In the present study, we determined the impact of nRCT on the frequency of rectal cancer-infiltrating pDCs, slanMo, CD3+ T cells, total CD8+ T lymphocytes, and GrzB-expressing CD8+ T cells. Furthermore, we analyzed the impact of nRCT on the percentage of rectal cancer-associated slanMo locally producing inducible nitric oxide synthase (iNOS) or tumor necrosis factor (TNF)-α, which play an important role in regulating tumor growth. Following recent findings, indicating that IFN-α essentially contributes to the antitumor effects mediated by RCT, the influence of nRCT on the proportion of rectal cancer-infiltrating pDCs locally expressing this cytokine was evaluated.

Materials and Methods

Patients and Study Design

This is a retrospective study including 60 rectal cancer patients treated with nRCT followed by surgery at the University Hospital Carl Gustav Carus of Dresden between 2001 and 2013. From 20 of these patients, tumor biopsies prior to nRCT were available. Additionally, a cohort of 28 primarily resected rectal cancer patients without nRCT was matched according to gender, age, and TNM-stage. Table 1 summarizes the clinicopathological characteristics of the study population.

TABLE 1
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Table 1. Clinicopathological characteristics of the rectal cancer patients.

Immunohistochemistry

Formalin-fixed and paraffin-embedded tissue sections were cut into 3–5 μm sections. Subsequently, these sections were deparaffinized in xylene (2 × 15 min, VWR International, Fontenay-sous-Bois, France) and hydrated by washes of graded ethanol (Berkel AHK, Ludwigshafen, Germany) to water (B. Braun, Melsungen, Germany). Tissue sections were boiled in citrate buffer (Zytomed Systems GmbH, Berlin, Germany) at pH 6.0 for 20 min for antigen retrieval. Subsequently, tissues were stained overnight at 4°C with either the polyclonal goat anti-BDCA-2 antibody (1:200, R&D Systems, Minneapolis, MN, USA) to evaluate pDCs (41) or the monoclonal mouse anti-slan antibody DD2 (1:10, Institute of Immunology, Faculty of Medicine Carl Gustav Carus, Technische Universität Dresden, Dresden, Germany) to analyze slanMo (32, 3436). Then, tissues used for pDC staining were incubated with a mouse anti-goat antibody solution (Thermo Fisher Scientific, Rockford, IL, USA) for 60 min. Afterwards, all tissues were incubated with dextran-labeled antibodies against mouse immunoglobulins (Dako, Glostrup, Denmark) for 30 min. pDCs and slanMo were visualized by the alkaline phosphatase-based EnVisionTM detection system according to the manufacturer's instructions (Dako). All tissue sections were counterstained with Mayer's hematoxylin (Merck, Darmstadt, Germany). For pDC quantification, positively stained cells were counted in three different high power fields (HPF) of a section by using AxioVision 4.8.1.0 (Zeiss, Jena, Germany) and the mean value was determined. The mean number of pDCs per HPF (area: 0.237 mm2) was converted to square millimeter. For slanMo, slides were digitized by an iScan Coreo slide scanner (Ventana Medical Systems, Oro Valley, AZ, USA) and evaluated using the same HPF method.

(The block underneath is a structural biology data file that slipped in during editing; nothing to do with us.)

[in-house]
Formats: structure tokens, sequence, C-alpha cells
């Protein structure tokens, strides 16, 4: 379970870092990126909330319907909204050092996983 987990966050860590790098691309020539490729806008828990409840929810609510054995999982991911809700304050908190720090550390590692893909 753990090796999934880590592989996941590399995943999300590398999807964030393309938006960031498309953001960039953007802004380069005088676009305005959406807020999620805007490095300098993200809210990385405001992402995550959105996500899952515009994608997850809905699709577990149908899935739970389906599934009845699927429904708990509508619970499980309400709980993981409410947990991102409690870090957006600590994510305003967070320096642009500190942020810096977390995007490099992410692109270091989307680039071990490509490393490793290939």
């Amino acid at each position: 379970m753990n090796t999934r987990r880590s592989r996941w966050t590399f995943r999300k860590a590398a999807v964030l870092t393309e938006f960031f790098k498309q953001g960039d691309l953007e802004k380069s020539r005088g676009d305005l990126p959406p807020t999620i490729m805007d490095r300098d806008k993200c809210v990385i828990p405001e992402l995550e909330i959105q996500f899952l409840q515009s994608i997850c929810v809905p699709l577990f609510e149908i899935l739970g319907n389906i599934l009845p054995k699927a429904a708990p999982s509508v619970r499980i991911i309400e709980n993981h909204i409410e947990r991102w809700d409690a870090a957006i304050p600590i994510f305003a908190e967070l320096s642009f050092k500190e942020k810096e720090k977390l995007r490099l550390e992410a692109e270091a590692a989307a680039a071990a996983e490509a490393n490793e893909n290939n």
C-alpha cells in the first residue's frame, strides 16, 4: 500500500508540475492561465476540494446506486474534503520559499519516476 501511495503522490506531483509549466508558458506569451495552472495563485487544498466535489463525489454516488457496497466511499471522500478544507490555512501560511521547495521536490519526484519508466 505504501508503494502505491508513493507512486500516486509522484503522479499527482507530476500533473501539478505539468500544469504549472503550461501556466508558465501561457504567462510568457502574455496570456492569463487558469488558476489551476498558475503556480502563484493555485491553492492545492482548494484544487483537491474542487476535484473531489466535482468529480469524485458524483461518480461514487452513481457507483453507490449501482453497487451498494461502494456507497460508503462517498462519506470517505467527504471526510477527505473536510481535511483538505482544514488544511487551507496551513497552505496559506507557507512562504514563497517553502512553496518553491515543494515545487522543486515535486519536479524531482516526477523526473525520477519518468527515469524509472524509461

To determine the frequency of rectal cancer-infiltrating CD3+ T cells, CD8+ T cells, and granzyme B (GrzB)-expressing CD8+ T cells, formalin-fixed, and paraffin-embedded tissue sections were deparaffinized in xylene BenchMark XT (Ventana Medical Systems) and then exposed to the Cell Conditioning 1 solution for antigen retrieval (Ventana Medical Systems). Two double immunohistochemical stainings were performed: CD3 / Ki67 and CD8 / GrzB. For the first double reaction, the monoclonal mouse anti-CD3 antibody (clone 2GV6, ready-to-use, Ventana Medical Systems) and the monoclonal mouse anti-Ki67 antibody (clone Mib-1, 1:50, Dako) were used. For the second double staining, the monoclonal mouse anti-CD8 antibody (clone C8/144B, 1:10, Dako) and the monoclonal mouse anti-GrzB antibody (clone GrzB-7, 1:10, Dako) were applied. All tissue sections were counterstained with Mayer's hematoxylin. Subsequently, the tissue sections were digitized by an iScan Coreo slide scanner, followed by T-cell quantification by using the Image viewer v. 3.1 (Ventana Medical Systems). Positively stained T lymphocytes were counted in three different HPF of a section and the mean value was determined. The mean number of T cells per HPF (area: 0.237 mm2) was converted to square millimeter. To determine the percentage of GrzB-expressing CD8+ T lymphocytes, between 65 and 576 CD8+ T cells per tissue section were evaluated dependent on their frequency in the three HPF.